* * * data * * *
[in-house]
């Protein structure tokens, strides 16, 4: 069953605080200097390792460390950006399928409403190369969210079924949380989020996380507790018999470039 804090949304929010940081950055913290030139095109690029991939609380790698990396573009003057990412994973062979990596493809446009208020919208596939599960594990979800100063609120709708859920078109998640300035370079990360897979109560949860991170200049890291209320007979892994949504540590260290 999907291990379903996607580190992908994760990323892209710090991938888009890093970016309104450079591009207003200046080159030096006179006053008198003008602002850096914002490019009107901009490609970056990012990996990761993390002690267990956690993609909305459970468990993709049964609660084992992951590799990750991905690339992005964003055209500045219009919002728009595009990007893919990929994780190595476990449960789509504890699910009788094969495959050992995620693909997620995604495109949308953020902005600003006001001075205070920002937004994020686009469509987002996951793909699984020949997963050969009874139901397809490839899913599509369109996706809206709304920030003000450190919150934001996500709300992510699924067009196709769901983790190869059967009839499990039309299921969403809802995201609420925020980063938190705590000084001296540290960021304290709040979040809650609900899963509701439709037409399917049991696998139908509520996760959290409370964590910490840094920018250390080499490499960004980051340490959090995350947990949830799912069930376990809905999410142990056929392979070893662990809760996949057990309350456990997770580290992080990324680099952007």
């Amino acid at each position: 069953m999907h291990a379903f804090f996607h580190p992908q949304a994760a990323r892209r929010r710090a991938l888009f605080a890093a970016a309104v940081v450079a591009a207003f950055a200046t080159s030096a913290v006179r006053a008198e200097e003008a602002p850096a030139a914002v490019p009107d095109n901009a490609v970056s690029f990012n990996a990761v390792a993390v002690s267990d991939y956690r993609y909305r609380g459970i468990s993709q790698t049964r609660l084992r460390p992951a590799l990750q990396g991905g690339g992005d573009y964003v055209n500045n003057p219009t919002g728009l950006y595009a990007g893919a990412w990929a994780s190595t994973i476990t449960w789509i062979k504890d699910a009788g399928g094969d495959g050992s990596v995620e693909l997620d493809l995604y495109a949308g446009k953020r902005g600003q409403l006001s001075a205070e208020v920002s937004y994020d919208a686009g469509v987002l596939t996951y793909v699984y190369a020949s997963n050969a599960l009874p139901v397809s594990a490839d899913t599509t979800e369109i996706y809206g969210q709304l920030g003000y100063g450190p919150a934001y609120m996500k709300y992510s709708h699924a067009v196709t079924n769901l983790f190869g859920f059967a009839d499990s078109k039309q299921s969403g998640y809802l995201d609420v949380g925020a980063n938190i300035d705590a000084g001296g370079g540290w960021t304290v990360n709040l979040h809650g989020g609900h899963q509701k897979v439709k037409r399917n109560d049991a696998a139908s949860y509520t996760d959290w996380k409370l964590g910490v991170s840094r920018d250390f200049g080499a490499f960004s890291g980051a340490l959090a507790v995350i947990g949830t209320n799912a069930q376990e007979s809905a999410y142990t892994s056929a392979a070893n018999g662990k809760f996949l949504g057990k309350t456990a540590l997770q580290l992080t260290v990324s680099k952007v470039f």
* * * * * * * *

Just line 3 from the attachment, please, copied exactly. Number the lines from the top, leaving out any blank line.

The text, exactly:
């Amino acid at each position: 069953m999907h291990a379903f804090f996607h580190p992908q949304a994760a990323r892209r929010r710090a991938l888009f605080a890093a970016a309104v940081v450079a591009a207003f950055a200046t080159s030096a913290v006179r006053a008198e200097e003008a602002p850096a030139a914002v490019p009107d095109n901009a490609v970056s690029f990012n990996a990761v390792a993390v002690s267990d991939y956690r993609y909305r609380g459970i468990s993709q790698t049964r609660l084992r460390p992951a590799l990750q990396g991905g690339g992005d573009y964003v055209n500045n003057p219009t919002g728009l950006y595009a990007g893919a990412w990929a994780s190595t994973i476990t449960w789509i062979k504890d699910a009788g399928g094969d495959g050992s990596v995620e693909l997620d493809l995604y495109a949308g446009k953020r902005g600003q409403l006001s001075a205070e208020v920002s937004y994020d919208a686009g469509v987002l596939t996951y793909v699984y190369a020949s997963n050969a599960l009874p139901v397809s594990a490839d899913t599509t979800e369109i996706y809206g969210q709304l920030g003000y100063g450190p919150a934001y609120m996500k709300y992510s709708h699924a067009v196709t079924n769901l983790f190869g859920f059967a009839d499990s078109k039309q299921s969403g998640y809802l995201d609420v949380g925020a980063n938190i300035d705590a000084g001296g370079g540290w960021t304290v990360n709040l979040h809650g989020g609900h899963q509701k897979v439709k037409r399917n109560d049991a696998a139908s949860y509520t996760d959290w996380k409370l964590g910490v991170s840094r920018d250390f200049g080499a490499f960004s890291g980051a340490l959090a507790v995350i947990g949830t209320n799912a069930q376990e007979s809905a999410y142990t892994s056929a392979a070893n018999g662990k809760f996949l949504g057990k309350t456990a540590l997770q580290l992080t260290v990324s680099k952007v470039f």